Being indecisive isn’t a bad thing. It might mean using a slower, more deliberate process with an important decision, said Susan Lager, LICSW, a psychotherapist and relationship coach in Portsmouth, N.H. For instance, you’re more intentional about a decision that involves your boss than an acquaintance. That’s because your decision about your boss affects your livelihood, while your problem with the acquaintance is less significant, she said.

In other words, in such situations being “indecisive” is really “being more intentional, painstaking and mindful of possible outcomes.”

However, being indecisive all the time isn’t helpful. If you have trouble making even minor decisions, such as where to eat, it can chip away at your self-trust and self-esteem, Lager said.

You also can remain stuck. “Chronically indecisive people often take ‘polls’ from their ‘peanut gallery,’ get conflicting responses, and become more frozen.” When you’re unable to take effective action, you might stay in problematic situations, such as a loveless marriage, Lager said.

People who are chronically indecisive have regret about their inaction later on. This might lead to depression, self-loathing, and again, diminished self-trust; “it becomes a negatively reinforcing loop.”

People who are indecisive may agonize over decisions, Lager said. They “have a high level of anxiety, which may be related to a lower tolerance for ambiguity, among other things.”

Other individuals might be indecisive because they’re perfectionists and have unrealistic standards about what’s acceptable or good enough, she said. A person who grew up with harsh, critical parents that hyper-focused on performance might have considerable anxiety about making mistakes or wrong decisions.

In contrast, people who are decisive tend to have higher self-esteem, self-trust and optimism, Lager said. “They take risks, learn from their choices and make corrections. Their action-taking often gets reinforced with responses that validate their choices, or responses which validate their initiative.”

Fortunately, anyone can become more decisive when it counts. When does it actually matter? “When making no decision and being passive may lead to undesirable consequences,” Lager said. She shared this example: You need to decide where to live because your lease is up. Doing nothing will mean “imposing on family members, paying an unaffordable rent or living in a less safe neighborhood.”

If you have a hard time making decisions – especially when you need to – try Lager’s six tips.

1. Evaluate the outcomes.

Lager suggested listing the possible outcomes of a decision and then ranking them in order of importance. “If one outcome doesn’t significantly outweigh another, then just pick one, or flip a coin.”

Here’s an example: You’re wrestling with which place to visit for your vacation. Any of the options would make a great spot: “[O]ne might rank as an ‘8’ in suitability, another might rank as ‘9’ in some ways but a ‘7’ in other ways.” Not picking one in time will rule out all the choices. In this case, “arbitrarily picking one spot might force a needed decision.”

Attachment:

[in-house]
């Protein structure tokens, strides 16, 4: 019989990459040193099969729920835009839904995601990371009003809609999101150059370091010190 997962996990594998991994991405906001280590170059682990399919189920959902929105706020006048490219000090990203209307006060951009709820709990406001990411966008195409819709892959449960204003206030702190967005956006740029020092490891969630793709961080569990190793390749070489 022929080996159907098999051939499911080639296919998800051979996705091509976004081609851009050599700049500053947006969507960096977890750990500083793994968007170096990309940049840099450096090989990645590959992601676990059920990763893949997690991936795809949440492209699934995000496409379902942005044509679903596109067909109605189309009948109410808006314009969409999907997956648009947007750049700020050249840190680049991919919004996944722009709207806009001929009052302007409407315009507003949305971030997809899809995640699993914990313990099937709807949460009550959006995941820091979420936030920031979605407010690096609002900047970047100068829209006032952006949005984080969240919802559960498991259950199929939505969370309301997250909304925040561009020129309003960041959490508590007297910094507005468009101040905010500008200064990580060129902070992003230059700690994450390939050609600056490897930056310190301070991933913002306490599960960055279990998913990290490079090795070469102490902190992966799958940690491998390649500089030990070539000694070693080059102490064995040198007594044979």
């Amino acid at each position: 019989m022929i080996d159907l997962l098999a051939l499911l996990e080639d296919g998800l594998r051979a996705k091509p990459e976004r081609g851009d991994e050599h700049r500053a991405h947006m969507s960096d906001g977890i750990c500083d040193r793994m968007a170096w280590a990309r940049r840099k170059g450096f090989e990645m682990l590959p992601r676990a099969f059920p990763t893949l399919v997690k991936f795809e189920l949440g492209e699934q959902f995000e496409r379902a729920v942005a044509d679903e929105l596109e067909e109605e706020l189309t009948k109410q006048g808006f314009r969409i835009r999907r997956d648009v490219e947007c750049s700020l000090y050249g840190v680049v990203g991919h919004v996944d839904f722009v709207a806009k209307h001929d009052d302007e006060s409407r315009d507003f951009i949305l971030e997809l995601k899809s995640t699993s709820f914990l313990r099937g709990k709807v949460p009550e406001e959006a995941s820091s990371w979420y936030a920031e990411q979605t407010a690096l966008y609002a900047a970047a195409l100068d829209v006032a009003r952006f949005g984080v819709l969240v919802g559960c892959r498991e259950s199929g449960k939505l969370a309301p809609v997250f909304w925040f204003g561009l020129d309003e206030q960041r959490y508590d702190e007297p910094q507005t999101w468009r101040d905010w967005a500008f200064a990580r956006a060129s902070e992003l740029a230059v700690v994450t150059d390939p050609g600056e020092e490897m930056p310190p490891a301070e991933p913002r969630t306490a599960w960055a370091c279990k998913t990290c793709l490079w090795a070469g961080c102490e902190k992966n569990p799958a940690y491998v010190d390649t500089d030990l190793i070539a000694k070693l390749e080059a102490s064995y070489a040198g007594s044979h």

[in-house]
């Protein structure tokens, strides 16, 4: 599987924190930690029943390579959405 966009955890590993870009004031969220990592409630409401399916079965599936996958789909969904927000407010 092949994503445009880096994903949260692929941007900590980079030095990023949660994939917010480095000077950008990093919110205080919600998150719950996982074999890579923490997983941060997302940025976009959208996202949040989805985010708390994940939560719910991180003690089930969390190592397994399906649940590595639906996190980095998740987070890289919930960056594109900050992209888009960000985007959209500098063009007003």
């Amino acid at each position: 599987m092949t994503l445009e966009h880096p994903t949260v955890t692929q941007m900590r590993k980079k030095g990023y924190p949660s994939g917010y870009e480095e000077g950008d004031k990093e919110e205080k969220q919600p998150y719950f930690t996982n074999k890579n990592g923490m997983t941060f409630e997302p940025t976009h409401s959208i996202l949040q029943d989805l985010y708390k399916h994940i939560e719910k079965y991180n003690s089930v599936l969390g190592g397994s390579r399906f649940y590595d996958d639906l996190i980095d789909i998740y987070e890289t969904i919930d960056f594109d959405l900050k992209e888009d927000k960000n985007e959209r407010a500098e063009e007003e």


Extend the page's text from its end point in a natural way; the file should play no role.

2. Practice the “Ten – Ten – Ten exercise.”

When making a decision think about its likely effects in 10 days, 10 weeks and 10 months, said Lager, also author of The Couplespeak Series. “Looking at the immediate, intermediate and long-term effects of your decision can foster more clarity about what you want to do.”

3. Make smaller decisions.

Practice making decisions about less important things, and notice their consequences, Lager said. For instance, pick what movie you’d like to see, what you’ll do this weekend and which friend you’d like to catch up with. “See how those choices have served you, so you can feel more confident making more significant decisions moving forward.”

4. Tune into yourself.

When contemplating a decision sit quietly and tune into your body, Lager said. What feels most comfortable? What feels natural? Go with that.

Let’s say you’re trying to figure out whether to end a long-term relationship, but you feel stuck. As you imagine staying or leaving, you scan your body to see where you feel tension, she said. If you notice tension and anxiety around staying, along with a nagging feeling of dread in your gut, this might suggest leaving. If you feel more relaxed, you might decide to stay in the relationship and work through your issues.

For more information Lager suggested checking out The Power of Intuition: How to Use Your Gut Feelings to Make Better Decisions at Work by Gary Klein.

5. Reframe mistakes.

Look at mistakes as information you can learn from, Lager said. Think of errors as “markers on a journey, guiding you forward.” Acknowledge that most mistakes aren’t catastrophic, she said. “Congratulate yourself for making the decisions, and let the outcomes be your compass as you move along.”

6. Learn about others who’ve made mistakes.

“Normalize and universalize the process of making mistakes by reading about famous, successful people and the mistakes they’ve made,” Lager said. This can help you take your personal mistakes less seriously. You might even develop “a sense of humor about your fumbles.”

To start you might check out these resources, which Lager recommended:

If you’re chronically indecisive, the great news is that you can employ different strategies to help you make decisions when it counts. The above is a good place to start.

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